The enterprise value of Google pre-IPO was estimated to be between $33 to $40 billion (based on a S&P’s pre-IPO Google report). Google listed on the NASDAQ on August 19, 2004 at $85, the low end of its revised price expectation of $85-$95. Its market capitalization was valued at $23 billion at that time. Google or should I say Alphabet Inc’s Class C shares listed on the NASDAQ under GOOG symbol at the time of writing this article (21 January 2015 9:44pm India time) trades at $713.55 giving it a market capitalization of $495.2 Billion.
Simple math states that Google created more value for its investors post IPO ($472.2 Billion) than its pre-IPO ($23 Billion). Of course one may argue that the select few who invested early in Google (pre-IPO) shared larger bits of the smaller pie than the many that shared smaller bits of the bigger pie (post-IPO).
But the undeniable fact is that Google created more enterprise value after its rocky IPO in 2004. That ‘more’ is a staggering 1575%. Which means a $10,000 investment into GOOG in 2004 would have become $167,894 today (accounting for a stock split)!
Now lets take a look at the phenomenon of Private Share Trading of unlisted Unicorn and Decacorn start-ups which has become comman place. Not sure the term start-ups really applies to these companies anymore! Given the relative easy availability of hyper-funds the incentive to go public has been reduced creating a private primary and secondary market where paper stock options have assumed real value. Its now been used as a tool to retain talent by allowing employees to sell their stock options in this private market.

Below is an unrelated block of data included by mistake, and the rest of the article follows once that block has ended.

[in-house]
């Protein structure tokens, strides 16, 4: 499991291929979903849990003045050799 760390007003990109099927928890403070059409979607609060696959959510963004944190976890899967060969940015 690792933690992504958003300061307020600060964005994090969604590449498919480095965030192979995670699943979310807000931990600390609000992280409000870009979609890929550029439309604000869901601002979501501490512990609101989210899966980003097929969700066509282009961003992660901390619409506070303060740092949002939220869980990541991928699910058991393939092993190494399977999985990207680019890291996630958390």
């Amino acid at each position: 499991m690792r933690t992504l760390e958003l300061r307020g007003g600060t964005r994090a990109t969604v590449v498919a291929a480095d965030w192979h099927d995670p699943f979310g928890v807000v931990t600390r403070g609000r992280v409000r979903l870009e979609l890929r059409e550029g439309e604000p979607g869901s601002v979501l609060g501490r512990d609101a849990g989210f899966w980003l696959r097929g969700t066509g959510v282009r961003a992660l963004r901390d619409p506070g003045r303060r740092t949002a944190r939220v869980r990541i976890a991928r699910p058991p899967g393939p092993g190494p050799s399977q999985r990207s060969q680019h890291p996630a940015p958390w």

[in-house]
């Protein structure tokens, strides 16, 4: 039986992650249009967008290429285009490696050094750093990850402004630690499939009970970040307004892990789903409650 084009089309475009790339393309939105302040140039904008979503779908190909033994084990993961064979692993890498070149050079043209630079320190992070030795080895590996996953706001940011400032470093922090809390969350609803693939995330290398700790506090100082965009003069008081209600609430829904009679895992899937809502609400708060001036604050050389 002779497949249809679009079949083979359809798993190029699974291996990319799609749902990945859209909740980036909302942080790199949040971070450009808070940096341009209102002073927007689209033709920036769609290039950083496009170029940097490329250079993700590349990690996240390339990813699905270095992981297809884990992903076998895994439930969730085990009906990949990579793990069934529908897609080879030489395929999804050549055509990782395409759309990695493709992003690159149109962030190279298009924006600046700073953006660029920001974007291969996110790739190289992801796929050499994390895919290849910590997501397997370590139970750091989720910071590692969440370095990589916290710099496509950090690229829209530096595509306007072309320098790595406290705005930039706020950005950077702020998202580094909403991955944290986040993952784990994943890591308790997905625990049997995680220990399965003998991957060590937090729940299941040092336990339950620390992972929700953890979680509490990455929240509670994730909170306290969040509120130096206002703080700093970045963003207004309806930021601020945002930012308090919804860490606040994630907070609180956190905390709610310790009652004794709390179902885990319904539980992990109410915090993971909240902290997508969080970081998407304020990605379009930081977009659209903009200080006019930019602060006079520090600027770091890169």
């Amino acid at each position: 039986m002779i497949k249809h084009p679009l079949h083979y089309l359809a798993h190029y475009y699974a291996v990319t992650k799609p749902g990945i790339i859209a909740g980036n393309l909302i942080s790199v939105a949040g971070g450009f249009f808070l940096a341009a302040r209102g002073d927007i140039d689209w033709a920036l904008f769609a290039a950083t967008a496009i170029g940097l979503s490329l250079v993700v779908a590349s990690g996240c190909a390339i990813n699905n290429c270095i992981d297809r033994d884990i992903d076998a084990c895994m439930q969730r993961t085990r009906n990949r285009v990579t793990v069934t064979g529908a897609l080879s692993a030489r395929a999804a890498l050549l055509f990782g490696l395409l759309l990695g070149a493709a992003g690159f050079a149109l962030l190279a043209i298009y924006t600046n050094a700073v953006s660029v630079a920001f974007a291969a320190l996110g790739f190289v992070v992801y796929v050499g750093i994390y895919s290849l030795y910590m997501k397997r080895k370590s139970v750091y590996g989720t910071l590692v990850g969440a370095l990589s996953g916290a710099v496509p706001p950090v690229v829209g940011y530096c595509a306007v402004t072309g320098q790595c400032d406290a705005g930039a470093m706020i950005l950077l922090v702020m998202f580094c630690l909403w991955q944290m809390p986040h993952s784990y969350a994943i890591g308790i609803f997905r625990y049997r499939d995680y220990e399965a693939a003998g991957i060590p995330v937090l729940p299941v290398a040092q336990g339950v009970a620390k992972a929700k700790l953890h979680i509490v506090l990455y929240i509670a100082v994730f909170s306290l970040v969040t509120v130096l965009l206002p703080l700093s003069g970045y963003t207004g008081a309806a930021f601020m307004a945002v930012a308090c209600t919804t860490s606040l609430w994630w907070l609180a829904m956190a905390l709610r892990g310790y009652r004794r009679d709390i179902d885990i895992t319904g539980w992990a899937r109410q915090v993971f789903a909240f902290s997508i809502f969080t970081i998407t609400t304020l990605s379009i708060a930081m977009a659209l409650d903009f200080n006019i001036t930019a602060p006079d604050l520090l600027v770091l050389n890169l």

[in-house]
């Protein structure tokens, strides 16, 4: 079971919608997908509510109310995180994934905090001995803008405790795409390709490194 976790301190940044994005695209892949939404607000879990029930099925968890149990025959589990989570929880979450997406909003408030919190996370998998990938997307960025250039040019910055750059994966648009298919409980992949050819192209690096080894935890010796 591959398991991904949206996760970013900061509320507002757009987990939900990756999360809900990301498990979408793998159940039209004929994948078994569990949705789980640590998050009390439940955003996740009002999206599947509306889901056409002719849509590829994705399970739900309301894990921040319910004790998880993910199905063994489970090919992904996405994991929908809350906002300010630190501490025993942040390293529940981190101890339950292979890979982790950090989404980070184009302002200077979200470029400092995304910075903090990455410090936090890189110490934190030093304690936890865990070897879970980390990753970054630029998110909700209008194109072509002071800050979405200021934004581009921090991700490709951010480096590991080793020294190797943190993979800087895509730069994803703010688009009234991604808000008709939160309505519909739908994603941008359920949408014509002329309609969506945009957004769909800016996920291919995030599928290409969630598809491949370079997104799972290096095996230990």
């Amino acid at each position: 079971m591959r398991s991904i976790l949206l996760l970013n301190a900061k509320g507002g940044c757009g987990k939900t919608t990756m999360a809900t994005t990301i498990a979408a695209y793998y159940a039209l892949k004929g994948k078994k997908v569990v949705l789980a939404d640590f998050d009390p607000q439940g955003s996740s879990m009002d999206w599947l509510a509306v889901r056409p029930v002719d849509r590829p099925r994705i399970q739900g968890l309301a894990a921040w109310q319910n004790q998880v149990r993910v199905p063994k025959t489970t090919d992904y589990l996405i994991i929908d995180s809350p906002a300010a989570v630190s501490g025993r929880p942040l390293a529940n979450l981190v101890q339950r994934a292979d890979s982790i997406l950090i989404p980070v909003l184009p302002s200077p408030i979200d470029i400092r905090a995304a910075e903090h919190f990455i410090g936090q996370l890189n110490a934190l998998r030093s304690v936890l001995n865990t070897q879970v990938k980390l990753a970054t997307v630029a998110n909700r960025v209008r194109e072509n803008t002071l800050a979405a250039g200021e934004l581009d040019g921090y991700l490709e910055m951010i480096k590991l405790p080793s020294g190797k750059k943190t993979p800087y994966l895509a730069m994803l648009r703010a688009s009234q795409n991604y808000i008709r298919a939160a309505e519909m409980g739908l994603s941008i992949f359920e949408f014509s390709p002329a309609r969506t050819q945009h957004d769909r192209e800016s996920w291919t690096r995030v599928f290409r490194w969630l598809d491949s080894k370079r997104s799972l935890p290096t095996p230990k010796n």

But this is going to have a fall on effect. All these Unicorn and Decacorn private companies who have delayed listing on the Stock Exchanges will list at some point of time in their life-cycle. The danger is the value created that the mass investor will participate in may be marginal compared to the privileged investor who invested early on (pre-IPO). The market will already assume the growth numbers and value created at the time of listing. As the listing of these companies is not happening earlier in their life-cycle the created value keeps decreasing as they keep delaying. The depressed listing of Box and Square in 2015 are two such examples.
Lets imagine a situation that if Google were born in 2010 it would probably still not have have gone for an IPO in 2016 (like many of our favorite unicorns today) and listed much later than its $23 billion market cap value thereby decreasing the IPO participant value as it continuously delays its listing in public markets.
Public markets are the real test. When these Unicorns (read Uber, Flipkart, Xiaomi, Ola, etc) list the aura of the celeb founders, the novelty of the business model and the innovation of the product/service has worn off. The retail investors don’t get the opportunity to get swooned by a glittered deck from
Founders, Angel and Series A/B/C investors behind closed doors. All the retail investor looks at are cold hard numbers on a spreadsheet. These numbers sit alongside Pharma, Oil & Gas, Auto, Retail and other companies that the investor is evaluating. Its usually the math that wins over press mentions.
This begs the question. Will you fall for the honey trap and participate by investing when these unicorns eventually list? And if yes, what is your value expectation?